Dog Skin Report: Back To The Future
EDITOR'S NOTE: The following is a concatenation of recent emails received from the Dog Skin Report - "Political pointers for those with a keen sense of smell". The Dog Skin Report is a fantastic free news and commentary by email service available via links at the end of this item. Each item consists of a brief introduction from the Top Dog followed by a link – so in other words it is a blog – an email blog, and a goodun. – The Scoop Editor
Back To The Future – In Four Parts
Dog Skin Report
Back To The Future
I think today is a good time to examine some of the things that were said during the run-up to the Iraq war, and in it's early days. Here's the first. Ladies and Gentlemen, presenting Richard Perle, in his own words, on March 21, 2003, just over a year ago:
Thank God for the
death of the UN
Its abject failure gave us only anarchy. The world needs order
Friday March 21, 2003
Saddam Hussein's reign of terror is about to end. He will go quickly, but not alone: in a parting irony, he will take the UN down with him. Well, not the whole UN. The "good works" part will survive, the low-risk peacekeeping bureaucracies will remain, the chatterbox on the Hudson will continue to bleat. What will die is the fantasy of the UN as the foundation of a new world order. As we sift the debris, it will be important to preserve, the better to understand, the intellectual wreckage of the liberal conceit of safety through international law administered by international institutions.
Back to the Future, Part 2
As I mentioned in Part 1 (Richard Perle), today is a good time to examine some of the things that were said during the run-up to the Iraq war, and in it's early days. Here's Part 2: Ladies and Gentlemen, presenting Colin Powell, in his own words, on March 26, 2003, just over a year ago:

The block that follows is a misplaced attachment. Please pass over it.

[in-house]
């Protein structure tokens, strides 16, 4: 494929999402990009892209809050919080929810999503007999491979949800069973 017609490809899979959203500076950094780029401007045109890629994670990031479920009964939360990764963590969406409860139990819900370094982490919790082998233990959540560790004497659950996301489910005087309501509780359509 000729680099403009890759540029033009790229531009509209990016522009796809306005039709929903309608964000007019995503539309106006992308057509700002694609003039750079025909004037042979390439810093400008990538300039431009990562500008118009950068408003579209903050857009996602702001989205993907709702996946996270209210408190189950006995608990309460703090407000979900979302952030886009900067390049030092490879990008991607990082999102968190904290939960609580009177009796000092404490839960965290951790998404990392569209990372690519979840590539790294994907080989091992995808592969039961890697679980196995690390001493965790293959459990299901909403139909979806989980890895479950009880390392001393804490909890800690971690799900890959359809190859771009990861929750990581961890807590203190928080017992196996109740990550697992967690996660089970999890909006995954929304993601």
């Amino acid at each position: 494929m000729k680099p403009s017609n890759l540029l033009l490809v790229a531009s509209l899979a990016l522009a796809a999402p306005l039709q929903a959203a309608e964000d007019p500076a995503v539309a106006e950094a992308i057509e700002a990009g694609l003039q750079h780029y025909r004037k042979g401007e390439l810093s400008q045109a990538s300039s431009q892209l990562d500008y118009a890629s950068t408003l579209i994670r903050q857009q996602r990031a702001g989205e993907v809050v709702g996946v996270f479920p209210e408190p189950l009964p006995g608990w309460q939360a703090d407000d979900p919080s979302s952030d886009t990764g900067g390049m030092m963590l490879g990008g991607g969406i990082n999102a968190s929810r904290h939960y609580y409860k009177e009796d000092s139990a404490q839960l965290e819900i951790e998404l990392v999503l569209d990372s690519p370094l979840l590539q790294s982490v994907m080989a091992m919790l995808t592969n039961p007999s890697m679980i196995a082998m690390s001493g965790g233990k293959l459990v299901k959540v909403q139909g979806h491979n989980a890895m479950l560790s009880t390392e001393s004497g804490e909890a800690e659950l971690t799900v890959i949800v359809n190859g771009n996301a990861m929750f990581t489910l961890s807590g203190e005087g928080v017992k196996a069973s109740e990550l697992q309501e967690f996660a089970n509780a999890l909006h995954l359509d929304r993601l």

U.S. Says Will Not Cede Control of
Iraq to U.N.
Wed Mar 26, 5:20 PM ET
WASHINGTON (Reuters) - The United States will not cede control of Iraq to the United Nations if and when it overthrows President Saddam Hussein, Secretary of State Colin Powell said on Wednesday.
"We didn't take on this huge burden with our coalition partners not to be able to have a significant dominating control over how it unfolds in the future," Powell told a House of Representatives subcommittee.
"We would not support ... essentially handing everything over to the U.N. for someone designated by the U.N. to suddenly become in charge of this whole operation," he added.
Back to the Future, Part 3
As I mentioned in Part 1 (Richard Perle) and Part 2 (Colin Powell), today is a good time to examine some of the things that were said during the run-up to the Iraq war, and in it's early days. Here's Part 3: Ladies and Gentlemen, presenting Ken Adelman, in his own words, on February 13, 2002, just over two years ago:
Cakewalk In Iraq
By Ken Adelman
Wednesday, February 13, 2002; Page A27
Even before President Bush had placed Iraq on his "axis of evil," dire warnings were being sounded about the danger of acting against Saddam Hussein's regime.
Two knowledgeable Brookings Institution analysts, Philip H. Gordon and Michael E. O'Hanlon, concluded that the United States would "almost surely" need "at least 100,000 to 200,000" ground forces [op-ed, Dec. 26, 2001]. Worse: "Historical precedents from Panama to Somalia to the Arab-Israeli wars suggest that . . . the United States could lose thousands of troops in the process."